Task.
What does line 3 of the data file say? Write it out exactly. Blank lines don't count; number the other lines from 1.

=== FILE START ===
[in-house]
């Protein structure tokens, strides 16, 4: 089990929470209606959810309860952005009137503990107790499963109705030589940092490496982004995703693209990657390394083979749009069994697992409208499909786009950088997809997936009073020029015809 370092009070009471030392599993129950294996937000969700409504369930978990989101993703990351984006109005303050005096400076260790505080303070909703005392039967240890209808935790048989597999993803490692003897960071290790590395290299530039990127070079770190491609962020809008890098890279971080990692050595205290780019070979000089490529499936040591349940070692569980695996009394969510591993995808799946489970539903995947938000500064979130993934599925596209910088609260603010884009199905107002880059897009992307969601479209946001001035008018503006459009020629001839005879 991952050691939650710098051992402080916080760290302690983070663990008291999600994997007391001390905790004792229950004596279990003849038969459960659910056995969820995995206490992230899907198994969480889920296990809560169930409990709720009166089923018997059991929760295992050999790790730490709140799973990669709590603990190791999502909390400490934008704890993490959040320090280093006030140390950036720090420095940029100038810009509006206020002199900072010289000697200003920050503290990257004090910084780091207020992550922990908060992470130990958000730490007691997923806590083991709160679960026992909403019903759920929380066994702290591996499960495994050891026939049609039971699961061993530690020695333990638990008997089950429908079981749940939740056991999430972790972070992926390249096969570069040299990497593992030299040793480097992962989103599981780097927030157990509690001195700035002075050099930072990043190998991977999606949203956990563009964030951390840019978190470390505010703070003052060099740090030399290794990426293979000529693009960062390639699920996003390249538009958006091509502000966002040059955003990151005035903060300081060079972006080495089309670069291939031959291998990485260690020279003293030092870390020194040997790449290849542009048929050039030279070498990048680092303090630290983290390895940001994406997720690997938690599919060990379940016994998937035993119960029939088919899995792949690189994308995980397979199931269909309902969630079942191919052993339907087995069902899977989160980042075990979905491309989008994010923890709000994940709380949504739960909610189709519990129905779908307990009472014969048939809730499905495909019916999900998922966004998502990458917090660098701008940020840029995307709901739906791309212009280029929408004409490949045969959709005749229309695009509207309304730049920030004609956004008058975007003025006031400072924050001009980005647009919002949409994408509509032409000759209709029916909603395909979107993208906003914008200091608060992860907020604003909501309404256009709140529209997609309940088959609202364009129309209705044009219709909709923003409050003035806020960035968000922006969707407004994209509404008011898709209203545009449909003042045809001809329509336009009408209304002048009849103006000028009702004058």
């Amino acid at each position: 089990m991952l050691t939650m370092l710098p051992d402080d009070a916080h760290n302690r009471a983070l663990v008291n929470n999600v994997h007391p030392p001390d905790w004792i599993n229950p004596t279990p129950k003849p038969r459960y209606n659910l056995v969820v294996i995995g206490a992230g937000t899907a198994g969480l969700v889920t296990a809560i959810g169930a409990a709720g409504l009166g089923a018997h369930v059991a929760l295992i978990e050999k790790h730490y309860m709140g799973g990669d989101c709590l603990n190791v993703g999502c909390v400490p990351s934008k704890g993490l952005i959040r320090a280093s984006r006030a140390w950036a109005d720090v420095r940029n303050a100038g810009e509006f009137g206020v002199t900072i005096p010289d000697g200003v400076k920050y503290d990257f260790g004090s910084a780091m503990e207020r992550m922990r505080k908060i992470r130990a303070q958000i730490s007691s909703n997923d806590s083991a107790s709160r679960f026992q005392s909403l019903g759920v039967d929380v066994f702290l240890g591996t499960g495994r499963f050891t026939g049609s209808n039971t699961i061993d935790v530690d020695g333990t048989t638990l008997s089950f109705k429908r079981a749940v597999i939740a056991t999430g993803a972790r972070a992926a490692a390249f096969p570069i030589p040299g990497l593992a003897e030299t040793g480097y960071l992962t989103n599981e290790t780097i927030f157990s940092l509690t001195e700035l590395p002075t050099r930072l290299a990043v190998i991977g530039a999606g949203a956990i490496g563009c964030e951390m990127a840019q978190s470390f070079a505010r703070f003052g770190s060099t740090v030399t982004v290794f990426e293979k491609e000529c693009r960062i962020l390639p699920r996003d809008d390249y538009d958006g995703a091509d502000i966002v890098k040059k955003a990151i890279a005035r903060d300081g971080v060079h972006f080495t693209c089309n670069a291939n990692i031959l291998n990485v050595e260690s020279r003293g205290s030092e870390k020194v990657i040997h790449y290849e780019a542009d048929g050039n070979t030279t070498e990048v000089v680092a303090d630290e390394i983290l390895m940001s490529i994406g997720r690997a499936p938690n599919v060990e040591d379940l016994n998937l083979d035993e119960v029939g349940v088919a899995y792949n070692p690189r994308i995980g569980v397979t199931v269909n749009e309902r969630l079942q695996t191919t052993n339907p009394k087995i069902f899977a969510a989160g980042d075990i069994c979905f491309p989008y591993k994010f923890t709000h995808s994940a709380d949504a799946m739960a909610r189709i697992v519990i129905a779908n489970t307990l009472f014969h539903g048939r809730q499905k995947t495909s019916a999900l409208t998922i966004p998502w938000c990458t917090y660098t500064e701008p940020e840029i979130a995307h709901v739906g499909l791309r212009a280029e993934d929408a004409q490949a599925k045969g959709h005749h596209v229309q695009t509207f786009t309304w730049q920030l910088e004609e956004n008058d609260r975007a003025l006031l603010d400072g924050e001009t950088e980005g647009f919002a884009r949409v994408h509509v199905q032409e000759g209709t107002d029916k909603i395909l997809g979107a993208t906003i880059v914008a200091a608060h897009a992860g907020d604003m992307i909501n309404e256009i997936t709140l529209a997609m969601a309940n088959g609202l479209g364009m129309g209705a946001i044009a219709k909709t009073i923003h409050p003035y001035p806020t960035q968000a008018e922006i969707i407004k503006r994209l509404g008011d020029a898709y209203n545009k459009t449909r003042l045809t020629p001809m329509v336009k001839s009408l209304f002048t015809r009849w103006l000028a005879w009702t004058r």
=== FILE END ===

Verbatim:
């Amino acid at each position: 089990m991952l050691t939650m370092l710098p051992d402080d009070a916080h760290n302690r009471a983070l663990v008291n929470n999600v994997h007391p030392p001390d905790w004792i599993n229950p004596t279990p129950k003849p038969r459960y209606n659910l056995v969820v294996i995995g206490a992230g937000t899907a198994g969480l969700v889920t296990a809560i959810g169930a409990a709720g409504l009166g089923a018997h369930v059991a929760l295992i978990e050999k790790h730490y309860m709140g799973g990669d989101c709590l603990n190791v993703g999502c909390v400490p990351s934008k704890g993490l952005i959040r320090a280093s984006r006030a140390w950036a109005d720090v420095r940029n303050a100038g810009e509006f009137g206020v002199t900072i005096p010289d000697g200003v400076k920050y503290d990257f260790g004090s910084a780091m503990e207020r992550m922990r505080k908060i992470r130990a303070q958000i730490s007691s909703n997923d806590s083991a107790s709160r679960f026992q005392s909403l019903g759920v039967d929380v066994f702290l240890g591996t499960g495994r499963f050891t026939g049609s209808n039971t699961i061993d935790v530690d020695g333990t048989t638990l008997s089950f109705k429908r079981a749940v597999i939740a056991t999430g993803a972790r972070a992926a490692a390249f096969p570069i030589p040299g990497l593992a003897e030299t040793g480097y960071l992962t989103n599981e290790t780097i927030f157990s940092l509690t001195e700035l590395p002075t050099r930072l290299a990043v190998i991977g530039a999606g949203a956990i490496g563009c964030e951390m990127a840019q978190s470390f070079a505010r703070f003052g770190s060099t740090v030399t982004v290794f990426e293979k491609e000529c693009r960062i962020l390639p699920r996003d809008d390249y538009d958006g995703a091509d502000i966002v890098k040059k955003a990151i890279a005035r903060d300081g971080v060079h972006f080495t693209c089309n670069a291939n990692i031959l291998n990485v050595e260690s020279r003293g205290s030092e870390k020194v990657i040997h790449y290849e780019a542009d048929g050039n070979t030279t070498e990048v000089v680092a303090d630290e390394i983290l390895m940001s490529i994406g997720r690997a499936p938690n599919v060990e040591d379940l016994n998937l083979d035993e119960v029939g349940v088919a899995y792949n070692p690189r994308i995980g569980v397979t199931v269909n749009e309902r969630l079942q695996t191919t052993n339907p009394k087995i069902f899977a969510a989160g980042d075990i069994c979905f491309p989008y591993k994010f923890t709000h995808s994940a709380d949504a799946m739960a909610r189709i697992v519990i129905a779908n489970t307990l009472f014969h539903g048939r809730q499905k995947t495909s019916a999900l409208t998922i966004p998502w938000c990458t917090y660098t500064e701008p940020e840029i979130a995307h709901v739906g499909l791309r212009a280029e993934d929408a004409q490949a599925k045969g959709h005749h596209v229309q695009t509207f786009t309304w730049q920030l910088e004609e956004n008058d609260r975007a003025l006031l603010d400072g924050e001009t950088e980005g647009f919002a884009r949409v994408h509509v199905q032409e000759g209709t107002d029916k909603i395909l997809g979107a993208t906003i880059v914008a200091a608060h897009a992860g907020d604003m992307i909501n309404e256009i997936t709140l529209a997609m969601a309940n088959g609202l479209g364009m129309g209705a946001i044009a219709k909709t009073i923003h409050p003035y001035p806020t960035q968000a008018e922006i969707i407004k503006r994209l509404g008011d020029a898709y209203n545009k459009t449909r003042l045809t020629p001809m329509v336009k001839s009408l209304f002048t015809r009849w103006l000028a005879w009702t004058r």